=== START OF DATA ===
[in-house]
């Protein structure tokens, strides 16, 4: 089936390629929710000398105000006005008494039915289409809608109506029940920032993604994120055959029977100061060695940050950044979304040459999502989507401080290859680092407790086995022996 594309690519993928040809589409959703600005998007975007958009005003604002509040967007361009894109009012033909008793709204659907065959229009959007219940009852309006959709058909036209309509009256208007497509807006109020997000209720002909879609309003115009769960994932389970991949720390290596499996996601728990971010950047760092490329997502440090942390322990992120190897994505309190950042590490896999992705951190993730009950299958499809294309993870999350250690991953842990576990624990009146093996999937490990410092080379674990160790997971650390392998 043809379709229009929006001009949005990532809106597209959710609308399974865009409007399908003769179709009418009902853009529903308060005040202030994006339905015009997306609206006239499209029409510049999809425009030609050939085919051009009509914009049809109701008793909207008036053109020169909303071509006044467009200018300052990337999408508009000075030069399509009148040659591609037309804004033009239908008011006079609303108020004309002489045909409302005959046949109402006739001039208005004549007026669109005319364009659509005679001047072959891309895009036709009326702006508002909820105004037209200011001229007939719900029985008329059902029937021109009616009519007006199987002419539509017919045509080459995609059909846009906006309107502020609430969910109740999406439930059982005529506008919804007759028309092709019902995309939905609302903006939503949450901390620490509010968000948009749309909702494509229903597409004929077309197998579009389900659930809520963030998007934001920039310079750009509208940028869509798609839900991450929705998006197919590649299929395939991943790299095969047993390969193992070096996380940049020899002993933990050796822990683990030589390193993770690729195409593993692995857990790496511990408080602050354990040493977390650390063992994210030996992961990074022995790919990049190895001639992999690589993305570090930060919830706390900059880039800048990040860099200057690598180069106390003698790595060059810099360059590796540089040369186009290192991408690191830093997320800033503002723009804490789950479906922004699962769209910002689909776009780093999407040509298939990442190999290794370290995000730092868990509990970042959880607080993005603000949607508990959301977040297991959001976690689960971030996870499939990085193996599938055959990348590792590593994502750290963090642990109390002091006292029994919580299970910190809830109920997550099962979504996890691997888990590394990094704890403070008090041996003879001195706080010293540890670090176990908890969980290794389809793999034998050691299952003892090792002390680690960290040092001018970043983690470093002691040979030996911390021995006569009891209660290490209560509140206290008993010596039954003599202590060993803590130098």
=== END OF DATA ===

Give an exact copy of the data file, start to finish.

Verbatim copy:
[in-house]
């Protein structure tokens, strides 16, 4: 089936390629929710000398105000006005008494039915289409809608109506029940920032993604994120055959029977100061060695940050950044979304040459999502989507401080290859680092407790086995022996 594309690519993928040809589409959703600005998007975007958009005003604002509040967007361009894109009012033909008793709204659907065959229009959007219940009852309006959709058909036209309509009256208007497509807006109020997000209720002909879609309003115009769960994932389970991949720390290596499996996601728990971010950047760092490329997502440090942390322990992120190897994505309190950042590490896999992705951190993730009950299958499809294309993870999350250690991953842990576990624990009146093996999937490990410092080379674990160790997971650390392998 043809379709229009929006001009949005990532809106597209959710609308399974865009409007399908003769179709009418009902853009529903308060005040202030994006339905015009997306609206006239499209029409510049999809425009030609050939085919051009009509914009049809109701008793909207008036053109020169909303071509006044467009200018300052990337999408508009000075030069399509009148040659591609037309804004033009239908008011006079609303108020004309002489045909409302005959046949109402006739001039208005004549007026669109005319364009659509005679001047072959891309895009036709009326702006508002909820105004037209200011001229007939719900029985008329059902029937021109009616009519007006199987002419539509017919045509080459995609059909846009906006309107502020609430969910109740999406439930059982005529506008919804007759028309092709019902995309939905609302903006939503949450901390620490509010968000948009749309909702494509229903597409004929077309197998579009389900659930809520963030998007934001920039310079750009509208940028869509798609839900991450929705998006197919590649299929395939991943790299095969047993390969193992070096996380940049020899002993933990050796822990683990030589390193993770690729195409593993692995857990790496511990408080602050354990040493977390650390063992994210030996992961990074022995790919990049190895001639992999690589993305570090930060919830706390900059880039800048990040860099200057690598180069106390003698790595060059810099360059590796540089040369186009290192991408690191830093997320800033503002723009804490789950479906922004699962769209910002689909776009780093999407040509298939990442190999290794370290995000730092868990509990970042959880607080993005603000949607508990959301977040297991959001976690689960971030996870499939990085193996599938055959990348590792590593994502750290963090642990109390002091006292029994919580299970910190809830109920997550099962979504996890691997888990590394990094704890403070008090041996003879001195706080010293540890670090176990908890969980290794389809793999034998050691299952003892090792002390680690960290040092001018970043983690470093002691040979030996911390021995006569009891209660290490209560509140206290008993010596039954003599202590060993803590130098």